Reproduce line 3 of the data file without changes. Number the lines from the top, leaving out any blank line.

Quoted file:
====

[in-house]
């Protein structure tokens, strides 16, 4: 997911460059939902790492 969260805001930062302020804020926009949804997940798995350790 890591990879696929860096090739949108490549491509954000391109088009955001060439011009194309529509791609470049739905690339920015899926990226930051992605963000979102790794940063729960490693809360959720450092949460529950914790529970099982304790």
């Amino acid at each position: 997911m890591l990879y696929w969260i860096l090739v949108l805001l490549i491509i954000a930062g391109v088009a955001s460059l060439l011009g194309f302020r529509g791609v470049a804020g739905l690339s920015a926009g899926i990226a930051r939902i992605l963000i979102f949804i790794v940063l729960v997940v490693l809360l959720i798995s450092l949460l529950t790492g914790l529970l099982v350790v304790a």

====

């Amino acid at each position: 997911m890591l990879y696929w969260i860096l090739v949108l805001l490549i491509i954000a930062g391109v088009a955001s460059l060439l011009g194309f302020r529509g791609v470049a804020g739905l690339s920015a926009g899926i990226a930051r939902i992605l963000i979102f949804i790794v940063l729960v997940v490693l809360l959720i798995s450092l949460l529950t790492g914790l529970l099982v350790v304790a």